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CO safety tips

Carbon Monoxide safety tips

Indoor CO occurs throughout the year, but it becomes more dangerous during winter. That’s because doors and ventilation system dampers are kept closed. This can cause CO levels to rise to more than 10 times the permissible exposure level in a very short time.

The best way to avoid unsafe levels of forklift carbon monoxide is to prevent it from building up in the first place. This starts with knowing where forklift CO poisoning is most likely to occur. This includes:

  • Cold rooms
  • Controlled atmosphere rooms
  • Truck trailers
  • Sealed warehouses during fumigations
  • Tunnels
  • Underground storage facilities
  • Shipping containers
  • Poorly ventilated warehouse aisles

How to Avoid High Forklift Carbon Monoxide Levels

Any time a forklift engine is running, it is producing CO. This makes constant attention to indoor air quality mandatory.

Forklift trucks should be properly maintained. Forklift engines should be shut down when not being used. Your work site’s ventilation system should also be well-maintained at all times.

Once or twice a year, hire an emissions testing firm to analyze the CO levels from your forklift exhaust.  If needed, the technician can adjust the truck’s air and fuel mixture to control CO exhaust levels. Also, make sure the worksite has proper ventilation.  Keep exhaust fans running and dock doors open when the weather allows.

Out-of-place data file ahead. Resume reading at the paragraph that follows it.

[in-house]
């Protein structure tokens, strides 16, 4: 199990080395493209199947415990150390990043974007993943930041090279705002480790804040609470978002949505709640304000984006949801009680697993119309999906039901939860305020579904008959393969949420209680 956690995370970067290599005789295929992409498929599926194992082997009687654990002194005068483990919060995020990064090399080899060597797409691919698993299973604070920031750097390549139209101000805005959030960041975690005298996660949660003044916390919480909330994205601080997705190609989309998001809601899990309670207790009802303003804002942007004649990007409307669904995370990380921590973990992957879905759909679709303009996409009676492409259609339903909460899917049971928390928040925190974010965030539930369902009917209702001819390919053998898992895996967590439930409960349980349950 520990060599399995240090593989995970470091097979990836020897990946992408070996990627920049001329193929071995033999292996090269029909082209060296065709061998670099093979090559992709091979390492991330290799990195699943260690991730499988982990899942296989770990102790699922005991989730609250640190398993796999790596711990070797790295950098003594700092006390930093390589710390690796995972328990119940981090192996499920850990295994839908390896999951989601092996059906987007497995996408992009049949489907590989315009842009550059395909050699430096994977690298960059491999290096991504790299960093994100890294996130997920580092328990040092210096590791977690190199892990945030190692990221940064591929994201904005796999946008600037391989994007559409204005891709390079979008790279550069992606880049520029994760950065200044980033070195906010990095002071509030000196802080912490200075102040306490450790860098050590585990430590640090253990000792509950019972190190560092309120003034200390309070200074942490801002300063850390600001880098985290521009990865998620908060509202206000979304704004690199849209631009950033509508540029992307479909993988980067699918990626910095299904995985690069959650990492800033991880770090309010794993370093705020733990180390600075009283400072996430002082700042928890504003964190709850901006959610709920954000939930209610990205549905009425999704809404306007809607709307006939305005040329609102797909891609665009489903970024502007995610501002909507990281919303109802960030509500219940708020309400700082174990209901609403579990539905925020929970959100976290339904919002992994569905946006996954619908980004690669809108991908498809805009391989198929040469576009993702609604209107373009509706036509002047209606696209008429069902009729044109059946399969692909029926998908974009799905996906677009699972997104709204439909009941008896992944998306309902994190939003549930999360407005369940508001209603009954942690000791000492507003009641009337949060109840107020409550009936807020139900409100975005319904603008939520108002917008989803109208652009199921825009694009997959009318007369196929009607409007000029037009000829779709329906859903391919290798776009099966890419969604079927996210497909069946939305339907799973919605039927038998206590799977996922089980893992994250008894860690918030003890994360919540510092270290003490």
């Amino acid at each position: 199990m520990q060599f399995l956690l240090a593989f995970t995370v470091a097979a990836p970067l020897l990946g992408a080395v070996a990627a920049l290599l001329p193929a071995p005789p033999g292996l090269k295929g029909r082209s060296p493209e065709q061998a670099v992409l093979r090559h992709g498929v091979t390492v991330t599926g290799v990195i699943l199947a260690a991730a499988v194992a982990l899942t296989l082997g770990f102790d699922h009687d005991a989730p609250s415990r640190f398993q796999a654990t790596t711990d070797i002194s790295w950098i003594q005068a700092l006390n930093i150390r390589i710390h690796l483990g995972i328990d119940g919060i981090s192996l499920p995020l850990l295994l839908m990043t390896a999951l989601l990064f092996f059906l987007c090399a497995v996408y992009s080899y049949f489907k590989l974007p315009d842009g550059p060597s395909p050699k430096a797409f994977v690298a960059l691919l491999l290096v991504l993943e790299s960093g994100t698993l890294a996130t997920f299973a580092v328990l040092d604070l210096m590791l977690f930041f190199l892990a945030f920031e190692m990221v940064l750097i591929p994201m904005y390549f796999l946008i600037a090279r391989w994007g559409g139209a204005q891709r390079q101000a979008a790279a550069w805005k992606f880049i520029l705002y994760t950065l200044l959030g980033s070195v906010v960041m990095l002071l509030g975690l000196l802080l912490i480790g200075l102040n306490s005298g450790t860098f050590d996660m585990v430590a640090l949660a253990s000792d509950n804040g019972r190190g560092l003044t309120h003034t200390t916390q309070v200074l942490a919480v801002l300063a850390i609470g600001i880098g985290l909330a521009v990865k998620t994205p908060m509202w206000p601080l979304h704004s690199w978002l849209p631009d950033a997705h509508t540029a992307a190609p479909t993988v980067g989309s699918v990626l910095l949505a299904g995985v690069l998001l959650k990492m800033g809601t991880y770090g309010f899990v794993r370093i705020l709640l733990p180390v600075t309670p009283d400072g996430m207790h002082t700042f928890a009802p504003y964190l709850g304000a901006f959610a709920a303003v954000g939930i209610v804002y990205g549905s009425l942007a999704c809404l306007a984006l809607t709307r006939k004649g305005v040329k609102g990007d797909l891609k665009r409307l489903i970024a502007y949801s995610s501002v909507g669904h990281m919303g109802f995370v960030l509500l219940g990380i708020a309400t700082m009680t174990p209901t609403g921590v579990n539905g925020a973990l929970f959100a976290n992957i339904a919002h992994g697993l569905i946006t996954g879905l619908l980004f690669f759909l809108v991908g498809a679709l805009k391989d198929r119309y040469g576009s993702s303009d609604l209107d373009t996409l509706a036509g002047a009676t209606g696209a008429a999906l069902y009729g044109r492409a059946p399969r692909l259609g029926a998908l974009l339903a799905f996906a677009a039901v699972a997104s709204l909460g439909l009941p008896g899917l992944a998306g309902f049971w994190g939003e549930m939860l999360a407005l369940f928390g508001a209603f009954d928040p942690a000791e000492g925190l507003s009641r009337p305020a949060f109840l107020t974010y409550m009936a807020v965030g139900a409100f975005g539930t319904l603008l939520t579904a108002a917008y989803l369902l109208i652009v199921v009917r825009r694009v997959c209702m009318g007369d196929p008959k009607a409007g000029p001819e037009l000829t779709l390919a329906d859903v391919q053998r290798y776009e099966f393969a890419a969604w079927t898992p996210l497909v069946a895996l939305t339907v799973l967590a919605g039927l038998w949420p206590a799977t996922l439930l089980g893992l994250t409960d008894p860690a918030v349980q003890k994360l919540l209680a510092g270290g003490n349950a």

Forklift Carbon Monoxide Safety Tips

Wherever there are gas-powered forklifts, there are CO emissions. In 2017 in the USA, there were more than 2,000 OSHA violations that involved powered industrial trucks. Many involved carbon monoxide from forklifts working indoors or in confined spaces.

Use these techniques to keep CO levels within a safe range:

  • Post CO warning signs in areas where forklifts are used.
  • Don’t allow drivers to idle their trucks.
  • Keep fuel-powered forklift engines well maintained.
  • Keep forklift use to a minimum when possible.
  • Use personal CO monitors with alarms in forklift travel zones.
  • Use electric forklifts in unventilated areas.
  • Equip your forklifts with a catalytic converter (if possible) to reduce CO emissions.

Most important, train forklift workers and managers to recognize the signs and symptoms of CO poisoning. These can range from dull headaches to shortness of breath, loss of consciousness, and more.

Employers must clearly treat all areas with CO2 present as enclosed and hazardous areas. To prevent CO poisoning, always follow your company’s area guidelines. When in doubt, ask your safety supervisor.

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